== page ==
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  • Catherine Swan

Difficult Life Changes Need Plans, Too

All month long, we've been celebrating major life events: weddings, a child turning 18, and planning for retirement. These are events worth celebrating.


But we live in trying times, and we know that not all life events are so positive. Many of the major changes in our lives are difficult: divorce, injury, or death. These instances also affect your estate plan in profound ways.


Why do I need to update my plan after a divorce?


If your former spouse was listed on your estate planning documents, and you're no longer comfortable with this, you'll need to update your documents to remove them from important positions, like healthcare power of attorney or personal representative. Otherwise, they might still have authority over your medical decisions if you were injured in an accident.


There are some laws that prevent ex-spouses from inheriting directly, but it's not worth leaving up to chance. A beneficiary designation that lists your ex would create difficulties for your intended beneficiaries and cost more money for the people you love.


You also want to protect your assets from your former spouse if you have children together. If you remarry, it's time to update again, to ensure the protection of your money and the things you care about most.


Why do I need to update my plan if a loved one is injured or becomes disabled?


You need to craft a plan that won't interfere with a love one's disability benefits. If someone you love is severely injured, financial difficulty can put stress on an already devastating situation. By planning ahead, you could provide for a loved one without interrupting their other financial plans.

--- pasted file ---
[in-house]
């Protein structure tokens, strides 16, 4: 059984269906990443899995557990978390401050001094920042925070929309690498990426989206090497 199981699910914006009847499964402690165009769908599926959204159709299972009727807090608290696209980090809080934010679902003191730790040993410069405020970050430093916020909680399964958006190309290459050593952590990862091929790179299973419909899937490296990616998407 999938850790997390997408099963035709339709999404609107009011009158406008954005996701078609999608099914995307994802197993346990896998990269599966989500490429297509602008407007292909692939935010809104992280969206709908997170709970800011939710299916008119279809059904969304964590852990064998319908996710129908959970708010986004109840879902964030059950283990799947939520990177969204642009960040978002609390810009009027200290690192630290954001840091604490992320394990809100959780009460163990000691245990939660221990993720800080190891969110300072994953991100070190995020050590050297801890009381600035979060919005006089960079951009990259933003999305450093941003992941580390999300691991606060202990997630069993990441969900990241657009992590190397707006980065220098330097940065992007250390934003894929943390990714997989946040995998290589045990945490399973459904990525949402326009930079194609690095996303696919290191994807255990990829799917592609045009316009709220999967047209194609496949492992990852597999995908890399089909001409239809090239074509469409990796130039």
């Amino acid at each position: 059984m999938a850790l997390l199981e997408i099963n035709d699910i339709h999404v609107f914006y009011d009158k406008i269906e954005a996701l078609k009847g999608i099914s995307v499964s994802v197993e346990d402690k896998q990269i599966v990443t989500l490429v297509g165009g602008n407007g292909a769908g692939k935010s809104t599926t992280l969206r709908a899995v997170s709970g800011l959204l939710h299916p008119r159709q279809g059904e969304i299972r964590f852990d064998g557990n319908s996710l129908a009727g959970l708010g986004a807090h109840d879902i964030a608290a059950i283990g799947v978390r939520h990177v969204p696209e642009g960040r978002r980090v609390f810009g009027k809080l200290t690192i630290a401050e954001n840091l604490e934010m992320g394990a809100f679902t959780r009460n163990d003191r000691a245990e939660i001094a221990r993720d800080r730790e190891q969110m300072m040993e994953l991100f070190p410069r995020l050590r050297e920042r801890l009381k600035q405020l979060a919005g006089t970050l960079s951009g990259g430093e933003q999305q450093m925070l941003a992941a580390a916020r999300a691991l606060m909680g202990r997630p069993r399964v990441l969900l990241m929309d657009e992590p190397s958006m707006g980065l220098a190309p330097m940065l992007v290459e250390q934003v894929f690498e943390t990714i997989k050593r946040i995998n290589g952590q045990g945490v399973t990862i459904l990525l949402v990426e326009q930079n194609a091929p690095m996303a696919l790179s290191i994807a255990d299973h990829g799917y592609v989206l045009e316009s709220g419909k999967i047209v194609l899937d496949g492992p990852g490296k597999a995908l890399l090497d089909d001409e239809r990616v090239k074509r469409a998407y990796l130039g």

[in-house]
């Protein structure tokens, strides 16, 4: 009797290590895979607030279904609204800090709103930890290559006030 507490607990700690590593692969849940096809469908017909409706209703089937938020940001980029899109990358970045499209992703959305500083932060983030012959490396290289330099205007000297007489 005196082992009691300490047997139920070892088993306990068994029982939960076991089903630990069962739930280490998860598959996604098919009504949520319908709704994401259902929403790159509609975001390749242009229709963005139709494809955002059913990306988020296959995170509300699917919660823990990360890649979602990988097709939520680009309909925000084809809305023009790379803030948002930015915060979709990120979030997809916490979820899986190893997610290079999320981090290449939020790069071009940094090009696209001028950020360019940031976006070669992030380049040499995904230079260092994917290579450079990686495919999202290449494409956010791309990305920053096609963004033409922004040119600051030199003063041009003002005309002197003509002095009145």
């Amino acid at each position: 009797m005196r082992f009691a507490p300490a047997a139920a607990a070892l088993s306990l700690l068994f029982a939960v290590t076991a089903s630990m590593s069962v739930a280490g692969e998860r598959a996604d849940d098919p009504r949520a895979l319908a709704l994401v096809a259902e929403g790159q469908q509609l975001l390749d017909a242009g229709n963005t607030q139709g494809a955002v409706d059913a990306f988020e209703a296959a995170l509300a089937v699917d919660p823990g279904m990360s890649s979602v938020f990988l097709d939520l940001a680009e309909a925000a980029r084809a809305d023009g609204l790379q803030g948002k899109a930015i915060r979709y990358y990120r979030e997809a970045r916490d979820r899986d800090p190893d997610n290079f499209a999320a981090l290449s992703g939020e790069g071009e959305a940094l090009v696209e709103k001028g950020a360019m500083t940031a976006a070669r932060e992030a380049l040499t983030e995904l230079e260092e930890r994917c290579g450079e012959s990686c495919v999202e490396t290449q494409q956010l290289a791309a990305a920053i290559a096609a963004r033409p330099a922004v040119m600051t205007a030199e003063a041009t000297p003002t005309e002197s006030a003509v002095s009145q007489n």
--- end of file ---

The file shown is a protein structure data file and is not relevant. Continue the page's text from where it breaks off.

If you or a loved one develops a disability or receives a degenerative diagnosis, revisiting your estate plan is essential. It will help you to plan for a better and more secure financial future. Even more than that, your estate planning attorney is likely well-connected to other resources in your area: social workers, home health assistance, and other organizations that can help.


What happens to my estate plan after I've lost a loved one?


When you've lost a close loved one, especially someone who was included in your estate plan, you'll want to make sure that your plan closes these gaps and is still in line with your values.


If you've inherited assets after the loss, you'll need to update your plan to accommodate these new pieces of your financial life.


Moreover, what often happens after the loss of a loved one is that a person has seen the process of estate planning more closely, and they have more opinions about it. If you had to make a difficult medical decision for a loved one without a living will, you might be more inclined to update your healthcare documents, so that doesn't happen to you.


Or, imagine if you went through probate for a loved one's estate, and the distribution of funds caused a lot of strife within the family. You might be considering switching to a revocable living trust, which, if done right, keeps your information private. You might have seen the consequences of someone being left out of the will and want to update your own.


During a time of loss, you might also be reevaluating what's most important to you. Your estate plan is a reflection of those values. You might want to add or remove certain things from your plan.


When you become a part of the client-family at Swan Law, we offer updating your estate planning documents every three years. Life changes quickly. We know how important it is to build relationships with our clients so both in times of joyful changes, and in difficult ones, we can support them.


If you want to join our client-family, give us a call at 970-879-1572.

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405 South Lincoln Avenue, Suite 101

PO Box 773002 Steamboat Springs, Colorado, 80477

Tel: 970-879-1572 

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